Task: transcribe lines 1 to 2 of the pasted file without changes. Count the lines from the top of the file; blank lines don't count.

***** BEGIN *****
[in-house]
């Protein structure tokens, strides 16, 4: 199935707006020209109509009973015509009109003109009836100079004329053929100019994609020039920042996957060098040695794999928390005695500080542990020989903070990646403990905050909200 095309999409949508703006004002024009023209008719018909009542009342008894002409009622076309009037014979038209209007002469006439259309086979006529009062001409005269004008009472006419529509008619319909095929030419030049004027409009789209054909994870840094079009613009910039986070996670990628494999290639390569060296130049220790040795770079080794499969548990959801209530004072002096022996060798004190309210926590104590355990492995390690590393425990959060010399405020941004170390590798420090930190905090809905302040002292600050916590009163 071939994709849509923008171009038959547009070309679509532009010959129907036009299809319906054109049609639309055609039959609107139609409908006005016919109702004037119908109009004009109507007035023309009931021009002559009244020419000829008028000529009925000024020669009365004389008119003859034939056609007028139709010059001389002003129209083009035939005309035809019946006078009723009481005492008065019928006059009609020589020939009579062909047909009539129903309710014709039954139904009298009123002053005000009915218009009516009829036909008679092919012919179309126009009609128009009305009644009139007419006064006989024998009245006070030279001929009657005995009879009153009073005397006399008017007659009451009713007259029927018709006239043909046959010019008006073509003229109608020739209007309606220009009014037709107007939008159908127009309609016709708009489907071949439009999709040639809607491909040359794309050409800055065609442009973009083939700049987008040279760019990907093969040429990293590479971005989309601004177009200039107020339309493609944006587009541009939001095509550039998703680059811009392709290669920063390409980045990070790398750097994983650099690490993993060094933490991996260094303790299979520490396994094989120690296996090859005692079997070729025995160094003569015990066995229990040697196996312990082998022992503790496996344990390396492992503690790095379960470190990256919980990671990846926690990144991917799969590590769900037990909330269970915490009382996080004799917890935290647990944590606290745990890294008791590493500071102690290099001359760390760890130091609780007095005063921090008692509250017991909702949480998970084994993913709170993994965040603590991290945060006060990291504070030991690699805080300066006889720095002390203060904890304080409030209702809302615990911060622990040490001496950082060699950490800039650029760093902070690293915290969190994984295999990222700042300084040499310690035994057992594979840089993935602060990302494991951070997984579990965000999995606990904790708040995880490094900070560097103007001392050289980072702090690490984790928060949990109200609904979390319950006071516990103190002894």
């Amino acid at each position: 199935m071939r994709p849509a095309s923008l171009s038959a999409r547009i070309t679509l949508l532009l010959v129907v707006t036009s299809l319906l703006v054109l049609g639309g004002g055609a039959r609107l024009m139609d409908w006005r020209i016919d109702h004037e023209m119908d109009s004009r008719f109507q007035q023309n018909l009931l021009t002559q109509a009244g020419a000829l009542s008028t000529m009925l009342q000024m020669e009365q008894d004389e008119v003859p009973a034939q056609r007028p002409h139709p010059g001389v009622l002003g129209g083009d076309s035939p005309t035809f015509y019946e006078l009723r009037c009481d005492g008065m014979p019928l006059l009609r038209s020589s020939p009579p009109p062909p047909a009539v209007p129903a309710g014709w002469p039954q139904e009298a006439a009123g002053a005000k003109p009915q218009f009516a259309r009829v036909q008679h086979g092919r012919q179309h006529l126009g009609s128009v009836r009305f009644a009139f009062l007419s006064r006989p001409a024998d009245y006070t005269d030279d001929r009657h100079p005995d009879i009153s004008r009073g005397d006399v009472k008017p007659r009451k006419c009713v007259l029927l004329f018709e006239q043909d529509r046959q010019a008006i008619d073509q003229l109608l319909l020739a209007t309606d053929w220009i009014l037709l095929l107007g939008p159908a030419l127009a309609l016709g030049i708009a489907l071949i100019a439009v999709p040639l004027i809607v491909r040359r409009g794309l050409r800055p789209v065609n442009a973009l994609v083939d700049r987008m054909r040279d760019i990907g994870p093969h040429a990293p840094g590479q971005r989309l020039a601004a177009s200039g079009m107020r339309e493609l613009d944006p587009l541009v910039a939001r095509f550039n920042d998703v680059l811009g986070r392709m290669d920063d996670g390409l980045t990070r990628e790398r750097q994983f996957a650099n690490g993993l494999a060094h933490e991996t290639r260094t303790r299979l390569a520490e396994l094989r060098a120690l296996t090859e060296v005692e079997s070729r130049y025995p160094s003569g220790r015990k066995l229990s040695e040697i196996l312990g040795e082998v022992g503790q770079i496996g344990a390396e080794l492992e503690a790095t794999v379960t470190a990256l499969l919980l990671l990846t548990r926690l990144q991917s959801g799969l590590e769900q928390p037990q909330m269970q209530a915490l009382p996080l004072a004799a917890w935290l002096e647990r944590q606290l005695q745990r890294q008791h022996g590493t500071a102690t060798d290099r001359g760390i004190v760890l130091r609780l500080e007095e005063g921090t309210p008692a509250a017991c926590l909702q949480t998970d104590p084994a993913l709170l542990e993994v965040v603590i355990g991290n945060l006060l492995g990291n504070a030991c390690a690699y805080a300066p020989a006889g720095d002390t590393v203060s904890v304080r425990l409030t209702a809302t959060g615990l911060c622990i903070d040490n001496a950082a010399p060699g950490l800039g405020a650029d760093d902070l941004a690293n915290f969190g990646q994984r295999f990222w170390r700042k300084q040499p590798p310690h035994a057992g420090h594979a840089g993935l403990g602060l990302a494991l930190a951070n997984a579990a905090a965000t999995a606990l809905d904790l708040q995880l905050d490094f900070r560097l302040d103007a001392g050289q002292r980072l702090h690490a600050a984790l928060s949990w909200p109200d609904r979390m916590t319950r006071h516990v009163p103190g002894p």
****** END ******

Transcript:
[in-house]
């Protein structure tokens, strides 16, 4: 199935707006020209109509009973015509009109003109009836100079004329053929100019994609020039920042996957060098040695794999928390005695500080542990020989903070990646403990905050909200 095309999409949508703006004002024009023209008719018909009542009342008894002409009622076309009037014979038209209007002469006439259309086979006529009062001409005269004008009472006419529509008619319909095929030419030049004027409009789209054909994870840094079009613009910039986070996670990628494999290639390569060296130049220790040795770079080794499969548990959801209530004072002096022996060798004190309210926590104590355990492995390690590393425990959060010399405020941004170390590798420090930190905090809905302040002292600050916590009163 071939994709849509923008171009038959547009070309679509532009010959129907036009299809319906054109049609639309055609039959609107139609409908006005016919109702004037119908109009004009109507007035023309009931021009002559009244020419000829008028000529009925000024020669009365004389008119003859034939056609007028139709010059001389002003129209083009035939005309035809019946006078009723009481005492008065019928006059009609020589020939009579062909047909009539129903309710014709039954139904009298009123002053005000009915218009009516009829036909008679092919012919179309126009009609128009009305009644009139007419006064006989024998009245006070030279001929009657005995009879009153009073005397006399008017007659009451009713007259029927018709006239043909046959010019008006073509003229109608020739209007309606220009009014037709107007939008159908127009309609016709708009489907071949439009999709040639809607491909040359794309050409800055065609442009973009083939700049987008040279760019990907093969040429990293590479971005989309601004177009200039107020339309493609944006587009541009939001095509550039998703680059811009392709290669920063390409980045990070790398750097994983650099690490993993060094933490991996260094303790299979520490396994094989120690296996090859005692079997070729025995160094003569015990066995229990040697196996312990082998022992503790496996344990390396492992503690790095379960470190990256919980990671990846926690990144991917799969590590769900037990909330269970915490009382996080004799917890935290647990944590606290745990890294008791590493500071102690290099001359760390760890130091609780007095005063921090008692509250017991909702949480998970084994993913709170993994965040603590991290945060006060990291504070030991690699805080300066006889720095002390203060904890304080409030209702809302615990911060622990040490001496950082060699950490800039650029760093902070690293915290969190994984295999990222700042300084040499310690035994057992594979840089993935602060990302494991951070997984579990965000999995606990904790708040995880490094900070560097103007001392050289980072702090690490984790928060949990109200609904979390319950006071516990103190002894």